Skip to content

Duo merges meditation with musical performance, Canmore

CANMORE – A musical duo are aiming to connect people deeper with their own bodies while simultaneously helping them to further broaden knowledge of their innermost selves through a unique meditation music show.
Eily Aurora and Evan Freeman use their musical talents combined with meditation practices on their Home Shall Be Here tour.

CANMORE – A musical duo are aiming to connect people deeper with their own bodies while simultaneously helping them to further broaden knowledge of their innermost selves through a unique meditation music show.

Musician Evan Freeman and harpist Eily Aurora are bringing their show Home Shall Be Here to the Yoga Lounge in Canmore on Saturday (May 11).

“Its meditation music [that’s] primarily focused around the two instruments that Eily plays, which are the Celtic harp and the Chinese harp,” said Freeman.

“The origin of the name Home Shall Be Here is that with the music that we play and in the environment, we try to connect people to the home of their body, and of their community and the planet.”

Freeman said the show includes opportunities for the audience to truly engage with the content through singing or dancing, meditation and yoga.

In terms of connecting to the planet, Freeman and Aurora use a truly unique way to do so. It’s called a Music of the Plants Machine, which physically connects to a plant and uses electromagnetic currents to produce sound.

“Basically what it does is it’s a bio feedback machine and it creates a current through the plant, there’s a little node that goes in the soil, so basically it goes from the roots all the way to the leaves,” Aurora said.

“The changes in electromagnetic frequencies of the plant become audible through this machine that has various different settings on it. We use the harp setting, there’s also guitar and other strange sounds that we don’t want to include.”

Aurora said she’s been working with the machine for a few years now, trying experiments to see what noises it makes when interacting with different types of crowds. For example, Aurora said when you start engaging with the plant its behaviour in terms of sound is different.

“When we’re inviting the audience to participate, or we play directly with the plant, it’s quite noticeable that the electromagnetic frequency that is measured through those sounds that are coming out completely changes after we start engaging with the plant intentionally,” she said.

“Plants that are in spaces where people are more welcoming, it’ll play more, it’ll play more around children, and it’ll play less around people who want to touch it, like sometimes it’ll stop playing completely if people touch it.”

Though the Music of the Plants Machine is certainly intriguing, it isn’t the only draw-in to participate in the show. Along with harps, the duo has incorporated many innovative and audience-inclusive aspects, including a plethora of different instruments.

“We’re travelling with 20 different instruments, a lot of them many people haven’t seen or heard before,” said Freeman.

“The soundscapes that we can create with it, I feel it’s a pretty amazing experience to hear the drones and the harp and the percussion and guitar all kind of working together to take people though this meditative journey.”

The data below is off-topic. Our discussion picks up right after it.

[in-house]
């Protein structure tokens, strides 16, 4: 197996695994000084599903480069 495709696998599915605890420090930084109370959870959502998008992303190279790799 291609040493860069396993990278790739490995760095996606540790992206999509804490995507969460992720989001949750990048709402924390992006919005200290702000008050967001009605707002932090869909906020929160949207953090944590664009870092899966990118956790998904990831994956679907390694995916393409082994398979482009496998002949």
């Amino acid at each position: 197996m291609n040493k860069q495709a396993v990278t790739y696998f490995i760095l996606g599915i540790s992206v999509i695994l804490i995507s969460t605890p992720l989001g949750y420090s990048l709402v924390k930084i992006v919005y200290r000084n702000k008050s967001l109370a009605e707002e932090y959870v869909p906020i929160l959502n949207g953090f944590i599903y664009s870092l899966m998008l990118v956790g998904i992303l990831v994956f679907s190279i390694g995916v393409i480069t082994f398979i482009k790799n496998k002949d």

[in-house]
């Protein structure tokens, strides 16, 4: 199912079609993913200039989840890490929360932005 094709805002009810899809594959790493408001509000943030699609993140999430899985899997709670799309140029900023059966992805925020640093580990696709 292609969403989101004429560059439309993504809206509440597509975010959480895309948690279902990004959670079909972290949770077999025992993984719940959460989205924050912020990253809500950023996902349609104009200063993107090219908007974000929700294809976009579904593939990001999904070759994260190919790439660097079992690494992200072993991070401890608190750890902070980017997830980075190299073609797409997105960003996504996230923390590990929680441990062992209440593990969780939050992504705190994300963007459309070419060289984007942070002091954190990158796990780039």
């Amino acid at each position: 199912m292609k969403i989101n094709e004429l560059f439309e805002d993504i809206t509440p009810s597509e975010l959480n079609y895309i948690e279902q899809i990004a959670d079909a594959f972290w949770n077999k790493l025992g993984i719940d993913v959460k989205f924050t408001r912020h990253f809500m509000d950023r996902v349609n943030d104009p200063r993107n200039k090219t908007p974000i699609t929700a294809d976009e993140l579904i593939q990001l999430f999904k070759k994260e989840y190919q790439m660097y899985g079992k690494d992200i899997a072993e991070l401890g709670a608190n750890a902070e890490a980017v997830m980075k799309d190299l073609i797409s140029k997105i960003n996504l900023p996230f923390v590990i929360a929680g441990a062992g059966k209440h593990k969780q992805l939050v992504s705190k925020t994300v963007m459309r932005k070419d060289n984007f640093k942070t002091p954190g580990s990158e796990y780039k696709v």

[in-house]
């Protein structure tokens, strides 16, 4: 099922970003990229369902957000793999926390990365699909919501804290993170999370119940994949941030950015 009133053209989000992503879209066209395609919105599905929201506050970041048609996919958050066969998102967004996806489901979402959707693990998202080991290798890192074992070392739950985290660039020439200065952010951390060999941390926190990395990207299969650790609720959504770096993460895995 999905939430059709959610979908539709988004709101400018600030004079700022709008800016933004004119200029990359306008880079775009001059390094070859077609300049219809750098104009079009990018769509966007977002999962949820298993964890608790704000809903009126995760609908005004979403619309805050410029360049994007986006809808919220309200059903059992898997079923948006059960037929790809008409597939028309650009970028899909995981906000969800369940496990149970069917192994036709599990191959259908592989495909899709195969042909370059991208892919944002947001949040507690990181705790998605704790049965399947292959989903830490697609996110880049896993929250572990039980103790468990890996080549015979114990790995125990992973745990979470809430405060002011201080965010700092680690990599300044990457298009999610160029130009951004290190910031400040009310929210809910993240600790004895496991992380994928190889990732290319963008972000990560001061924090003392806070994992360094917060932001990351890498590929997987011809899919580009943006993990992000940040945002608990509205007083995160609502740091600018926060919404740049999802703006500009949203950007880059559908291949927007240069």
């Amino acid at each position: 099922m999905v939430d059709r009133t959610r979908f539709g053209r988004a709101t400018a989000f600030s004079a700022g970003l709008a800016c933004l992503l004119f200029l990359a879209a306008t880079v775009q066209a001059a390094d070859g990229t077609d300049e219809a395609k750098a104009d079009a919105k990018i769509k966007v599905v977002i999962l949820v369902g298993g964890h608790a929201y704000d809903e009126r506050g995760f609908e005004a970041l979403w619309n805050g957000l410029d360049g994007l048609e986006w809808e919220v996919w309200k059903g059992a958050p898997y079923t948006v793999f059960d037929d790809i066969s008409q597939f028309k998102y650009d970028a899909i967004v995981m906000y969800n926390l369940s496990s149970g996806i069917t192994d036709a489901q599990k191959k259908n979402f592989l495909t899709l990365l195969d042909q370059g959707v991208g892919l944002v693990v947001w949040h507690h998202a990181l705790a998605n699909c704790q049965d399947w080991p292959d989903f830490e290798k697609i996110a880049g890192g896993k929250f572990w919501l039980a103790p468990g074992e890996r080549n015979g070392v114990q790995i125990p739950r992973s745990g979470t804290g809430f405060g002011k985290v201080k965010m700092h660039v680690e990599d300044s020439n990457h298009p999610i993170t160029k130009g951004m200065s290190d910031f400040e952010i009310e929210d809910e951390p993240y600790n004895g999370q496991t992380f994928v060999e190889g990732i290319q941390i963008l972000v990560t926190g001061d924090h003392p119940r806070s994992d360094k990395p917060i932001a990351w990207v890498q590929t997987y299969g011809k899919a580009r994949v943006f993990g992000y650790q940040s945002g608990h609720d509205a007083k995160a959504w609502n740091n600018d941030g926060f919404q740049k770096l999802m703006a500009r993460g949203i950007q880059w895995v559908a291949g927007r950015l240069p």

When it comes to the reason the two are so passionate about what they do, they said a large part of it is kind of a personal one that has encouraged them to try to help people cope with mental health.

“Eily and I recently lost two friends to suicide, so our genuine and natural response to that was to use our creativity to express that grief,” said Freeman.

“Also to bring the message [that] we want people to stay on the planet and commit to life and mental health so there actually is a significant mental health component to what we’re doing. It’s not like a lecture, but more of an experience with a story”

Aurora said the importance of discussing and attempting to manage mental health in a creative and healthy way can be a difficult one.

“Mental health is quite a crisis, internationally, locally, globally, and having those experiences in our lives … it’s just what we’ve got to do,” she said.

“It’s heartbreaking to see so much suffering in the world around mental health and that we’ve been touched so closely by it, it’s just the right thing to do at this time is to bring people together in a beautiful space, creating these beautiful workshops to try to transform their suffering.”

Freeman said they feel music is important for mental health.

“We’ve been forced to confront the fact that there is a suicide epidemic in Canada and around the world ... Our response is to try and bring people together not just online, but in person to gather and form a community, support each other and all that kind of stuff that can help someone if they’re feeling isolated or depressed or anxious.”

Meditation and mindfulness practices have seen a serious uptick in the last few years, in a large part due to mental health. Studies in recent years such as the findings of researchers at John Hopkins University suggest that using meditation can help ease stress, anxiety, depression and pain.

Home Shall Be Here is at 7 p.m. on Saturday, May 11 at the Yoga Lounge in Canmore. Tickets cost $40 or $32 for auto-renew members.